4. Alice in Warningland (PDF) — We performed a field study with Google Chrome and Mozilla Firefox’s telemetry platforms, allowing us to collect data on 25,405,944 warning impressions. We find that browser security warnings can be successful: users clicked through fewer than a quarter of both browser’s malware and phishing warnings and third of Mozilla Firefox’s SSL warnings. We also find clickthrough rates as high as 70.2% for Google Chrome SSL warnings, indicating that the user experience of a warning can have tremendous impact on user behaviour.
Comments: 7
Four short links: 30 June 2014

Four short links: 30 June 2014

Interacting with Connected Objects, Continuous Security Review, Chess AI, and Scott Hanselman is Hilarious

  1. Interacting with a World of Connected Objects (Tom Coates) — notes from one of my favourite Foo Camp sessions.
  2. Security Considerations with Continuous Deployment (IBM) — rundown of categories of security issues your org might face, and how to tackle them in the continuous deployment cycle. (via Emma Jane Westby)
  3. The Chess Master and the Computer (Garry Kasparov) — Increasingly, a move isn’t good or bad because it looks that way or because it hasn’t been done that way before. It’s simply good if it works and bad if it doesn’t. Although we still require a strong measure of intuition and logic to play well, humans today are starting to play more like computers. (via Alexis Madrigal)
  4. Virtual Machines, Javascript, and Assembler (YouTube) — hilarious Velocity keynote by Scott Hanselman.
Comment: 1
Four short links: 24 June 2014

Four short links: 24 June 2014

Failure of Imagination, Meat Failure Mode, Grand Challenges, and Data Programming

  1. Maximum Happy Imagination (Matt Jones) — questioning the true vision of Marc Andreessen’s recent Twitter discourse on the great future that awaits us. His analogies run out in the 20th century when it comes to the political, social and economic implications of his maximum happy imagination.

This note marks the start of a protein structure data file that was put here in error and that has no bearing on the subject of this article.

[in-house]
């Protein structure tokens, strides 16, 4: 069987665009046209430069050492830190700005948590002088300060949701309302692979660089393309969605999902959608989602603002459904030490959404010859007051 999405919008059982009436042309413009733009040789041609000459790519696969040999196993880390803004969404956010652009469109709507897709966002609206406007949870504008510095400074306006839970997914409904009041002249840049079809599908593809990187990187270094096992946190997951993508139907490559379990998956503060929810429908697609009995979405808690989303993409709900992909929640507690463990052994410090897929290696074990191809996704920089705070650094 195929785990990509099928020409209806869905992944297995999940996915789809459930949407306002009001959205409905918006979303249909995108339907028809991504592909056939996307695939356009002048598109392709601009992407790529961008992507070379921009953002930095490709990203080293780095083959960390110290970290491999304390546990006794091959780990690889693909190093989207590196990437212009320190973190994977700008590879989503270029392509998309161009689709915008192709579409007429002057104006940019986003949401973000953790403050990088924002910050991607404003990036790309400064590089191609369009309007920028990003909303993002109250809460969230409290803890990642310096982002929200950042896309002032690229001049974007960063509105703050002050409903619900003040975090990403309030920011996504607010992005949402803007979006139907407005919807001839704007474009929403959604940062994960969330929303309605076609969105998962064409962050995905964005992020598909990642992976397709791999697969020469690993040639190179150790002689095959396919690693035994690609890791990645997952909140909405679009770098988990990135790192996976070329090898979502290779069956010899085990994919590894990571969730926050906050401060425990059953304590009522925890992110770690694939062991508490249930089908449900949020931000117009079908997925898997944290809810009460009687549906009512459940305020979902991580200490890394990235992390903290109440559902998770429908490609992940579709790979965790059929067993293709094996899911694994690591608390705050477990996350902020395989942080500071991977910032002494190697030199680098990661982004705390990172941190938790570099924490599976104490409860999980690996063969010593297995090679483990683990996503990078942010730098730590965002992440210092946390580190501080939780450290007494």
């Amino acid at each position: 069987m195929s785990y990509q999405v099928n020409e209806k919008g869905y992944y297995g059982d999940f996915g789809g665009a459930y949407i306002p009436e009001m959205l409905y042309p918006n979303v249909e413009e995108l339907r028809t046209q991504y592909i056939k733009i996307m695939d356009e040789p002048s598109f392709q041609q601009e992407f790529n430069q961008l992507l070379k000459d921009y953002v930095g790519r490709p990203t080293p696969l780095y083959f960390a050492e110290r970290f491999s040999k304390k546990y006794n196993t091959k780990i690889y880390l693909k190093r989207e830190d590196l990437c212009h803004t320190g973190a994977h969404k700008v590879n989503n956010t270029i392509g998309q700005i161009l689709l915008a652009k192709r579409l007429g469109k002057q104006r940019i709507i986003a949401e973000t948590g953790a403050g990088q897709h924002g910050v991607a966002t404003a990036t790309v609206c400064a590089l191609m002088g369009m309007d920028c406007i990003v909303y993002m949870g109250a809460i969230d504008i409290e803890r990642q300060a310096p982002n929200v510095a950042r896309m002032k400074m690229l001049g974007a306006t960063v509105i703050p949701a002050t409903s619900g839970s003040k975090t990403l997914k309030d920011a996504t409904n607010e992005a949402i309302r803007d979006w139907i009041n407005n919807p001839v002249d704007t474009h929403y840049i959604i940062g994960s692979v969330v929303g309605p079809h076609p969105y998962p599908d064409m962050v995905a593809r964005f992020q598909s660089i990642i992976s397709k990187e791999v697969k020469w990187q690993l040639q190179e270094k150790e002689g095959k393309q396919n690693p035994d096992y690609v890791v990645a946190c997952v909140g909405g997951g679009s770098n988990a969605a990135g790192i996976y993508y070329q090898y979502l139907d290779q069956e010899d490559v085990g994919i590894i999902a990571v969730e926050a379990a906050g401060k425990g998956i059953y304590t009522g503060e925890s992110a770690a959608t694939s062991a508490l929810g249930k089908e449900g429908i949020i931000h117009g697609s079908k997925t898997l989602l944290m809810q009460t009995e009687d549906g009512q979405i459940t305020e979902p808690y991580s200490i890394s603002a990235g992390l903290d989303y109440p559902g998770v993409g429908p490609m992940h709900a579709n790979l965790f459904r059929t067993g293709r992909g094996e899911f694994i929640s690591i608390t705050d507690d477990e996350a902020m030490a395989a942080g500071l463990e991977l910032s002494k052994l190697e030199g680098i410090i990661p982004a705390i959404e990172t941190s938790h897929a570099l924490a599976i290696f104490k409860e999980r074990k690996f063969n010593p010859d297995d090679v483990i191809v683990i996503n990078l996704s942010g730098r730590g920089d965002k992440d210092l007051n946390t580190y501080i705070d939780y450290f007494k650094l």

2. The MirrortocracyIt’s astonishing how many of the people conducting interviews and passing judgement on the careers of candidates have had no training at all on how to do it well. Aside from their own interviews, they may not have ever seen one. I’m all for learning on your own but at least when you write a program wrong it breaks. Without a natural feedback loop, interviewing mostly runs on myth and survivor bias.
  3. Longitude Prize — six prize areas, Grand Challenge style, in clean flight, antibiotic resistance, dementia, food, water, and overcoming paralysis. Mysteriously none for library system that avoids DLL hell.
  4. The Re-Emergence of DatalogMichael Fogus overviews Datalog and provides examples of how it is implemented and used in Datomic, Cascalog, and the Bacwn Clojure library. See also notes from the talk.
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Four short links: 19 June 2014

Four short links: 19 June 2014

Interactive Narrative, Robot Economies, 8-Bit Philosophy, and Citizens and Sensors

  1. odyssey.js — storytelling tool to assemble interactive stories from narrative, pictures, maps.
  2. Our Work Here is Done: Visions of a Robot Economy (NESTA) — free downloadable ebook containing pieces from a variety of authors covering economics, engineering, history, philosophy and innovation studies. (via Robot Economics)
  3. 8-Bit Philosophy — learn philosophy with an 8-bit aesthetic. (via EdSurge)
  4. Sensors and Citizens: Finding Balance in the New Urban Reality (Frog Design) — as the sensor systems themselves become capable of autonomous data collection and information creation, we will begin to encounter closed-loop spatial sensing networks capable not only of taking instructions, but also of taking action. When that happens, nearly every industry and government imaginable—and your daily life—will be deeply affected. This is exciting, scary, and inevitable.